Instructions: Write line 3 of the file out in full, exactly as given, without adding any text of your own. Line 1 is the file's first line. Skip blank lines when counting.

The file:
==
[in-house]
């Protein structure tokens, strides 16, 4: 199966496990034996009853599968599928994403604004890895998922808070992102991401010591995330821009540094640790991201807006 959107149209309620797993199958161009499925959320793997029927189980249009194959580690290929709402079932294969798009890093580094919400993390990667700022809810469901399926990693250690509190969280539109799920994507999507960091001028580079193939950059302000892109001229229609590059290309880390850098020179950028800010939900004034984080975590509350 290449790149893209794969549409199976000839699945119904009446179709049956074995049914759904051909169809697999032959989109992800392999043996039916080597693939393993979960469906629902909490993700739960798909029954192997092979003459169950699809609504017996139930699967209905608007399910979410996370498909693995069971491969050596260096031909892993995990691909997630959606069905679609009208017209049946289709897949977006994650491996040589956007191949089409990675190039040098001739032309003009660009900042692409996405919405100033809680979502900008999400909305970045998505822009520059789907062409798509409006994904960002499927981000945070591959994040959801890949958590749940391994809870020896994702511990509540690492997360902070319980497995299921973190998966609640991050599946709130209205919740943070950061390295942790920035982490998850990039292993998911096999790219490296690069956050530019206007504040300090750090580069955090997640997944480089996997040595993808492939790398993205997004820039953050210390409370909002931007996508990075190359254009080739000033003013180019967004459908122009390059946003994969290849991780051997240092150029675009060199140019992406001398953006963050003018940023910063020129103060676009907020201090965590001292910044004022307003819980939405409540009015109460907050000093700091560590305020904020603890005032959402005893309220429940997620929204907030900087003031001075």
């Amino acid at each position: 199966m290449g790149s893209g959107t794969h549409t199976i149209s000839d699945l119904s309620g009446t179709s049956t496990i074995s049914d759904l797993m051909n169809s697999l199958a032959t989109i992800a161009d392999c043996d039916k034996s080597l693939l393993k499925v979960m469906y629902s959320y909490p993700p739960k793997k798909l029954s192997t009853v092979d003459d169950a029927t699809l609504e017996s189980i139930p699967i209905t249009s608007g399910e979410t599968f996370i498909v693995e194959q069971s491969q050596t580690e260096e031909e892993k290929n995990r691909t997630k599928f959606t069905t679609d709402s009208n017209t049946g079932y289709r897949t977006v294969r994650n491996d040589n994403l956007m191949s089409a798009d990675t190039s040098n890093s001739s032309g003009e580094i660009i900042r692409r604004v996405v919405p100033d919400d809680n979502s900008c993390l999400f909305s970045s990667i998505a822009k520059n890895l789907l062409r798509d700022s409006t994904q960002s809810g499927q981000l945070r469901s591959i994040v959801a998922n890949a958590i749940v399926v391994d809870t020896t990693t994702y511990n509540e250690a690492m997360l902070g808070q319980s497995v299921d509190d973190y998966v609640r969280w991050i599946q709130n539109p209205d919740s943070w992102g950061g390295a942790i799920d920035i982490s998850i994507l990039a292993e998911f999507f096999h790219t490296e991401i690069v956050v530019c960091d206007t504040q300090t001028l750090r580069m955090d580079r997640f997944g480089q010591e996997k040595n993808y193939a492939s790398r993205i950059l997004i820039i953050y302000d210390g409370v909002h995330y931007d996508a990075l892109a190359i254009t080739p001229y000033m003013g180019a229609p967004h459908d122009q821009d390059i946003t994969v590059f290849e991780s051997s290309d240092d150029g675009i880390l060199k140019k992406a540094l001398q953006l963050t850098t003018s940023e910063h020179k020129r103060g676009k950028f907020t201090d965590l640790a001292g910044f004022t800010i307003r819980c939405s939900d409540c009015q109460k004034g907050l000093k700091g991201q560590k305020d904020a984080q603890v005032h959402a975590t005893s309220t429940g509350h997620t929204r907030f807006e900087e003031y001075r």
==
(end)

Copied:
């Amino acid at each position: 199966m290449g790149s893209g959107t794969h549409t199976i149209s000839d699945l119904s309620g009446t179709s049956t496990i074995s049914d759904l797993m051909n169809s697999l199958a032959t989109i992800a161009d392999c043996d039916k034996s080597l693939l393993k499925v979960m469906y629902s959320y909490p993700p739960k793997k798909l029954s192997t009853v092979d003459d169950a029927t699809l609504e017996s189980i139930p699967i209905t249009s608007g399910e979410t599968f996370i498909v693995e194959q069971s491969q050596t580690e260096e031909e892993k290929n995990r691909t997630k599928f959606t069905t679609d709402s009208n017209t049946g079932y289709r897949t977006v294969r994650n491996d040589n994403l956007m191949s089409a798009d990675t190039s040098n890093s001739s032309g003009e580094i660009i900042r692409r604004v996405v919405p100033d919400d809680n979502s900008c993390l999400f909305s970045s990667i998505a822009k520059n890895l789907l062409r798509d700022s409006t994904q960002s809810g499927q981000l945070r469901s591959i994040v959801a998922n890949a958590i749940v399926v391994d809870t020896t990693t994702y511990n509540e250690a690492m997360l902070g808070q319980s497995v299921d509190d973190y998966v609640r969280w991050i599946q709130n539109p209205d919740s943070w992102g950061g390295a942790i799920d920035i982490s998850i994507l990039a292993e998911f999507f096999h790219t490296e991401i690069v956050v530019c960091d206007t504040q300090t001028l750090r580069m955090d580079r997640f997944g480089q010591e996997k040595n993808y193939a492939s790398r993205i950059l997004i820039i953050y302000d210390g409370v909002h995330y931007d996508a990075l892109a190359i254009t080739p001229y000033m003013g180019a229609p967004h459908d122009q821009d390059i946003t994969v590059f290849e991780s051997s290309d240092d150029g675009i880390l060199k140019k992406a540094l001398q953006l963050t850098t003018s940023e910063h020179k020129r103060g676009k950028f907020t201090d965590l640790a001292g910044f004022t800010i307003r819980c939405s939900d409540c009015q109460k004034g907050l000093k700091g991201q560590k305020d904020a984080q603890v005032h959402a975590t005893s309220t429940g509350h997620t929204r907030f807006e900087e003031y001075r």